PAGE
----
Man with previous arrests for sex crimes, but no convictions, charged with downtown Jacksonville rape

Media and politicians have strong opinions on a Jacksonville man with a history of sex crimes arrests who is now again accused of a rape in downtown Jacksonville. The popular opinion is to question how the man could be out on the streets to be able to commit another crime, according to a report on News4Jax.com. Alphonso Haynes was arrested last week, accused of abducting a woman in downtown Jacksonville and sexually assaulting her, the television station reported.

Haynes was arrested in on a Duval County Sexual Assault charge in 1998 and also charged in 1999 with armed sexual battery and attempted sexual assault, the television station reported. He was found incompetent to stand trial and was sent to a state-run mental health center, the television station reported. He was eventually released, but it is not clear when or why. Because he was never convicted, he was never classified as a sexual offender. People want to blame the system for allowing Haynes to be out on the street, but it must be understood that the “system” also includes prosecutors who are responsible for getting convictions if people can be proven guilty beyond a reasonable doubt. And the state is also responsible for making sure people who are incompetent to stand trial and are sent for mental health counseling do indeed stay there.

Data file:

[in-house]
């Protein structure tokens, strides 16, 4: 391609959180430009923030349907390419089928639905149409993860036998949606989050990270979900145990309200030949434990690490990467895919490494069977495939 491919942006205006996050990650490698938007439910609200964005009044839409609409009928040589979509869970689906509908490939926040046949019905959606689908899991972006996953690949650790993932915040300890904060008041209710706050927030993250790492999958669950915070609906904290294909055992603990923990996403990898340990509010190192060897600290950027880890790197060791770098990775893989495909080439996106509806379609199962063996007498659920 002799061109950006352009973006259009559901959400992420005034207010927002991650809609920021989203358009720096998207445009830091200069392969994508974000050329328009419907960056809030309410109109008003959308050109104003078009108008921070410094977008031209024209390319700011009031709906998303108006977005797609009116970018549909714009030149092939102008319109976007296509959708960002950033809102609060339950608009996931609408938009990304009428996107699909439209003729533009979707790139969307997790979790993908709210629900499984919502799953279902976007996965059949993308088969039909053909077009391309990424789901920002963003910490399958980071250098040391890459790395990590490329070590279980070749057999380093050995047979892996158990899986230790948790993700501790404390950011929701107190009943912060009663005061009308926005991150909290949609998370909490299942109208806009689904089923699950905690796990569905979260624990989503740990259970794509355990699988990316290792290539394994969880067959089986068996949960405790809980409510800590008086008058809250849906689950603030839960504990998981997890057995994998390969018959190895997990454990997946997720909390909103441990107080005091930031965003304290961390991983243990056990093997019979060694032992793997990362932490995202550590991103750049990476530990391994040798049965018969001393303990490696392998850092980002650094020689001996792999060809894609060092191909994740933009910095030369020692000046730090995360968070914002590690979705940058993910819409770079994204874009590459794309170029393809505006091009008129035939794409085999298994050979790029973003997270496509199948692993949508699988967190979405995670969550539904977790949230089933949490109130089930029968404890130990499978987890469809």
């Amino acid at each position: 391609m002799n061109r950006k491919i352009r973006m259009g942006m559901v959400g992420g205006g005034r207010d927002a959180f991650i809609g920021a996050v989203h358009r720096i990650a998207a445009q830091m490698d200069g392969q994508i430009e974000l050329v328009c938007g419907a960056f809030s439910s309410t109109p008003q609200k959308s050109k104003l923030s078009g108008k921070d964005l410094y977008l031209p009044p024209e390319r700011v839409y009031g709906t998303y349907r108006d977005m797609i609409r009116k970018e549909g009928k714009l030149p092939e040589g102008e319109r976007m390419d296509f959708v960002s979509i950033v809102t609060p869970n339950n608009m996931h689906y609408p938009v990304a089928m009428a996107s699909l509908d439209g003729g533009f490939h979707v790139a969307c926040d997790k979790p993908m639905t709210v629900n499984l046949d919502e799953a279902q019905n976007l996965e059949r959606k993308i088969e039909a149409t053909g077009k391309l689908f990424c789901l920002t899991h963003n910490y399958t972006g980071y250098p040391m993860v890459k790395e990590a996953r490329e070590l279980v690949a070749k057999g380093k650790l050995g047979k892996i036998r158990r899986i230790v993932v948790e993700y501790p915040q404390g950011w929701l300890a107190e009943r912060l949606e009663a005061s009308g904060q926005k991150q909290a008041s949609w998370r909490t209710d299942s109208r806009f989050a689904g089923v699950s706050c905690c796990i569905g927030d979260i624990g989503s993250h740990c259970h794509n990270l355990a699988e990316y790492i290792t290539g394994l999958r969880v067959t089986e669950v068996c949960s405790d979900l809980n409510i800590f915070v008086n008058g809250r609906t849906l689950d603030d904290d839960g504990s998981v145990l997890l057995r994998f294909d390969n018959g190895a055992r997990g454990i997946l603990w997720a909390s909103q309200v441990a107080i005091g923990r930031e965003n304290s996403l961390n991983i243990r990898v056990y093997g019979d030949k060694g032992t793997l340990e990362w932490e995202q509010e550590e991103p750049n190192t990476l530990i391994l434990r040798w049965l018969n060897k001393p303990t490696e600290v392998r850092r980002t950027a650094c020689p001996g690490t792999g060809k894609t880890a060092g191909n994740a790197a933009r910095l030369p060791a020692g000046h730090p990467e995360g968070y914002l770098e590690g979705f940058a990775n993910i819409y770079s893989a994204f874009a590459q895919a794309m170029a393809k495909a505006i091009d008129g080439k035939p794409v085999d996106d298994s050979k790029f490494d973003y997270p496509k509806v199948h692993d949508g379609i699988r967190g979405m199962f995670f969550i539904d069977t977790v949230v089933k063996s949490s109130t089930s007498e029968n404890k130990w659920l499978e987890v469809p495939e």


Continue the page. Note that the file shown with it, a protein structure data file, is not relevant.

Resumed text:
In his recent arrest, Haynes is charged with kidnapping with a firearm and sexual battery, the television station reported. The kidnapping charge is a first-degree felony punishable by up to 30 years in prison. The sexual battery is a second-degree felony with a maximum penalty of up to 15 years in prison, meaning Hayes could face up to 45 years in prison. The question here will be if Haynes is found mentally competent to stand trial this time. If not, he will likely be sent to a state hospital for a second time. Sentences in Jacksonville Sex Crimes cases, and all criminal cases, are based on sentencing guidelines. These guidelines are essentially a formula that weighs the crime the person is pleading guilty to or has been convicted of, and takes into consideration the person’s previous criminal record. That criminal record is for convictions or crimes someone has pleaded guilty to. Arrests DO NOT COUNT. Like the arrests or not, Haynes, just as anyone arrested of a Jacksonville Sex Crime or any type of crime, is innocent until proven guilty. So Haynes’s previous arrests on sex crimes would not be a factor in his sentencing guidelines. Now, judges are free to divert from those guidelines – as long as they don’t go above the statutory maximum, and prosecutors will likely argue Haynes’ propensity to commit further sex crimes if the case does indeed end up going for sentencing. What they won’t say is they ultimately bear the brunt of the responsibility for Haynes being back on the street.

If you or a loved one needs a criminal defense attorney in Jacksonville or the surrounding area, call The Mussallem Law Firm at (904) 365-5200 for a FREE CONSULTATION. Our Jacksonville Sex Crimes Attorney, Victoria “Tori” Mussallem, is available 24 hours a day, 7 days a week.